Sexual spores in contrast are the result of the meiosis of a typically brief diploid stage and thus will differ from each parent. Spores that result from mitosis after meiosis are of course genetically identical to each other, but not to the others.
Thus in Ascomycota, for example, the nuclei from the two parent individuals (not genetically identical) fuse to each other (karyogamy) and form the diploid zygote nucleus. The diploid zygote nucleus then undergoes meiosis, exchange genetic information here and there, and in the end divide into 4 genetically different haploid daughter nuclei. Each of the daughter nuclei then undergo mitosis, such that they create genetically identical copies of themselves. This usually results in 8 ascospores, with every two ascospore genetically identical with each other, but not to the other pairs. Basically, they're a set of 4 twins. This series of diagrams might help. Basidiospores are more or less the same, except that in Basidiomycota, the two haploid nuclei of the parent individuals coexist in the same cell (even vegetative ones) for a longer time without undergoing karyogamy.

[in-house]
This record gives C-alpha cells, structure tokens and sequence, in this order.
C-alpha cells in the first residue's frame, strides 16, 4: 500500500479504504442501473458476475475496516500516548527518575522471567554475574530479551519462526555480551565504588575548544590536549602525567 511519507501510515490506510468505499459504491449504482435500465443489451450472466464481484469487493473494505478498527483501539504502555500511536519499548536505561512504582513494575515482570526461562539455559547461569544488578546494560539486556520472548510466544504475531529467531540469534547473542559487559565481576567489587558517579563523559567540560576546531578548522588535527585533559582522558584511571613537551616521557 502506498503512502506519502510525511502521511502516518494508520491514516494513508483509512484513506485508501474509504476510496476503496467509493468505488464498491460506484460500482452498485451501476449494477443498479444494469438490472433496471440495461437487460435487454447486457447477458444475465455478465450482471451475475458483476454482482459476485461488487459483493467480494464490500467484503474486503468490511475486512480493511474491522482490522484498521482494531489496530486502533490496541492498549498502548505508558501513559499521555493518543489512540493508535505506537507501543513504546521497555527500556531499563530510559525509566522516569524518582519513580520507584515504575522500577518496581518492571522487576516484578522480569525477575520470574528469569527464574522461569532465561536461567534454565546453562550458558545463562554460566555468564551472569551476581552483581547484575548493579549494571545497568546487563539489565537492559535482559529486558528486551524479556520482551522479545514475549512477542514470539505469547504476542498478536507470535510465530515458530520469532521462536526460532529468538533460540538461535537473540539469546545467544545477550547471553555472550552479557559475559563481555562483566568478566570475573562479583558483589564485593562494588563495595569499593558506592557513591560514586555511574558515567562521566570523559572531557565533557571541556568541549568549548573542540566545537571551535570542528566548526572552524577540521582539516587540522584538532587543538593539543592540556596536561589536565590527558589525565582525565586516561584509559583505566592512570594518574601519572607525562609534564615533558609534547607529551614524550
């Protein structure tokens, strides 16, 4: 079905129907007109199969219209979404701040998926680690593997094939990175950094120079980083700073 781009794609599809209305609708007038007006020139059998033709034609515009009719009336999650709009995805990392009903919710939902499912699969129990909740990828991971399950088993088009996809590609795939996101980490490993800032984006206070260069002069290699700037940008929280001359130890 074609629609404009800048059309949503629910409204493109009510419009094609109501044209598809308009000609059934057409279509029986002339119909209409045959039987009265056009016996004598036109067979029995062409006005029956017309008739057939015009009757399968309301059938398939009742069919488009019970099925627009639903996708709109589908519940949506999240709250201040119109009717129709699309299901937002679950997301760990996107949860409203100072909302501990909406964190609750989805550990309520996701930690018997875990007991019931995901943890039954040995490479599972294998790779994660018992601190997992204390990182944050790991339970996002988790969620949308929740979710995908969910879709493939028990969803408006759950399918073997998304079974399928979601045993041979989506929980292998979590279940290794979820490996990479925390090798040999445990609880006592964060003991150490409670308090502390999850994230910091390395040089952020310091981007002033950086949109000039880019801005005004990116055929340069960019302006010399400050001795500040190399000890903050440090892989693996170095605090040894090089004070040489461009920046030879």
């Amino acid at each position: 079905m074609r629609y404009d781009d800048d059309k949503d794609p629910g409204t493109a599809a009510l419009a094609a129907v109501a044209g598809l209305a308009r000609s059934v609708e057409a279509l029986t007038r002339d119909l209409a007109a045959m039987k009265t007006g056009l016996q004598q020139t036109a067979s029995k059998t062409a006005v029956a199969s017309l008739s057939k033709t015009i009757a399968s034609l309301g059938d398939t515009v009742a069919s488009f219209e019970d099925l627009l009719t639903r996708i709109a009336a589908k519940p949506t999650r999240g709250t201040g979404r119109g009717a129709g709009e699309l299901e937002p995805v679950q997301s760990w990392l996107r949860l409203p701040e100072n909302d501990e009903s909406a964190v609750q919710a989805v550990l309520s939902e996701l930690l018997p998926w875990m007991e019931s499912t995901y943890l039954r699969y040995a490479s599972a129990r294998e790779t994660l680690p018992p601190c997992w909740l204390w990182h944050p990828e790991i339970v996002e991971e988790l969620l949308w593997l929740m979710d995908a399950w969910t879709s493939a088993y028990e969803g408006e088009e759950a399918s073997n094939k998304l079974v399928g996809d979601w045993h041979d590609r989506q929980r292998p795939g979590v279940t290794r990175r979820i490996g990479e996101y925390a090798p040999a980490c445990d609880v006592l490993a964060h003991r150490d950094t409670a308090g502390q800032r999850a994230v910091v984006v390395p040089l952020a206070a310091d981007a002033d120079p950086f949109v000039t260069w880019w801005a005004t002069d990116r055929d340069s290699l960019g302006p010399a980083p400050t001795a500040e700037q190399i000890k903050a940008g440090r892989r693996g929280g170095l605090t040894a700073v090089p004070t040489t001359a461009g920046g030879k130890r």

3.I'm assuming you mean how many genetically different individuals can result from a single mycelium colony through sexual reproduction. Well as many as all the possible permutations I guess. :P That's a bit like asking how many genetically different children two human couples can produce assuming they have an indefinite number of sexual encounters. Barring twins, no two children will be genetically the same, though they can be genetically similar.